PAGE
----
Antiquities of Samarkand. Madrasah of Tillia Kari. Inner Courtyard (Western Side). Base of Half of a Corner Column (Exterior)

This photograph of a facade detail from the courtyard of the Tillia Kari Madrasah in Samarkand (Uzbekistan) is from the archeological part of Turkestan Album. The six-volume photographic survey was produced in 1871-72 under the patronage of General Konstantin P. von Kaufman, the first governor-general (1867-82) of Turkestan, as the Russian Empire’s Central Asian territories were called. The album devotes special attention to Samarkand’s Islamic architecture, such as 14th- and 15th-century monuments from the reign of Timur (Tamerlane) and his successors. In the center of Samarkand is the Registan ensemble, composed of three major examples of a madrasah (religious school). The third Registan component, the Tillia Kari Madrasah, was built in 1646-60 on the site of a former caravanserai. This view includes the base and part of a column attached to a facade corner on the west side of the inner courtyard. The complex base, column, and flanking panels are made of carved stone, possibly marble, which is used elsewhere in the medrese. After Tamerlane’s campaign in India (1399), marble appeared frequently in Samarkand structures, to which the material gave the lustre of monumentality. A carved inscription band rests above the receding rows of a “stalactite” form of dentilation on the panels and the column shaft. Other decorative figures have been obscured by stucco.

Antiquities of Samarkand. Madrasah of Tillia Kari. Inner Courtyard (Western Side). Section of a Column (Pillar)

This photograph of a facade detail in the courtyard of the Tillia Kari Madrasah in Samarkand (Uzbekistan) is from the archeological part of Turkestan Album. The six-volume photographic survey was produced in 1871-72 under the patronage of General Konstantin P. von Kaufman, the first governor-general (1867-82) of Turkestan, as the Russian Empire’s Central Asian territories were called. The album devotes special attention to Samarkand’s Islamic architecture, such as 14th- and 15th-century monuments from the reign of Timur (Tamerlane) and his successors. In the center of Samarkand is the Registan ensemble, composed of three major examples of a madrasah (religious school). The third Registan component, the Tillia Kari Madrasah, was built in 1646-60 on the site of a former caravanserai. The ceramic column shown here is at the corner of a niche in the courtyard side of the west wall. The column’s intricate decorative pattern is a composite of polychrome glazed tiles containing geometric and botanical motifs. The column is flanked by vertical strips with a lozenge pattern, a strip of monochrome tiles, and another strip with floral motifs framed by intersecting geometric forms. The color range includes dark blue, light blue, orange, yellow, and white. Such detailed photographic documentation reflects a methodical approach to the study of these Islamic monuments.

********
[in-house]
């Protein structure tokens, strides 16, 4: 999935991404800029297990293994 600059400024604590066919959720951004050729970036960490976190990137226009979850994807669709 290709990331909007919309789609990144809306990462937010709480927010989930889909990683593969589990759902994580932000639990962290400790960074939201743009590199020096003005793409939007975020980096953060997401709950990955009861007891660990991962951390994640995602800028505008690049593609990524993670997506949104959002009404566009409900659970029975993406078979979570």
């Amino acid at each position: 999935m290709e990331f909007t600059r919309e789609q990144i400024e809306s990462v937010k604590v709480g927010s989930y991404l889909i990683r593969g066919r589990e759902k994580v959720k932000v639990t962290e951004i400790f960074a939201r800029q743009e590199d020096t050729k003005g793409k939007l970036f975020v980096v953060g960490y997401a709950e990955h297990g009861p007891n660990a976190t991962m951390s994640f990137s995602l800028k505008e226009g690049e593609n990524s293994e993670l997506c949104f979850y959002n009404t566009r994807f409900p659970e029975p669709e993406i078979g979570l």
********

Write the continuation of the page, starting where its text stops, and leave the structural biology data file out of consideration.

Antiquities of Samarkand. Madrasah of Tillia Kari. Inner Courtyard (Western Side). Part of a Marble Foundation

This photograph of the interior of the mosque at the Tillia Kari Madrasah in Samarkand (Uzbekistan) is from the archeological part of Turkestan Album. The six-volume photographic survey was produced in 1871-72 under the patronage of General Konstantin P. von Kaufman, the first governor-general (1867-82) of Turkestan, as the Russian Empire’s Central Asian territories were called. The album devotes special attention to Samarkand’s Islamic architecture, such as 14th- and 15th-century monuments from the reign of Timur (Tamerlane) and his successors. In the center of Samarkand is the Registan ensemble, composed of three major examples of a madrasah (religious school). The third Registan component, the Tillia Kari Madrasah, was built in 1646-60 on the site of a former caravanserai. This view, partially underexposed because of limited interior light, shows the lower corner adjacent to the steps to the minbar, or pulpit (to the right; not visible in this photograph). The rich ornamentation shown here includes ceramic work and carved marble. The attached column rests on a marble base and displays a bold pattern of intersecting lines. The dimly visible ceramic panels show intricate geometric and botanical patterns. The projecting rows of the marble cornice at the top of the photograph have a “stalactite” form of dentilation, as does a fragment of the plinth at the lower right.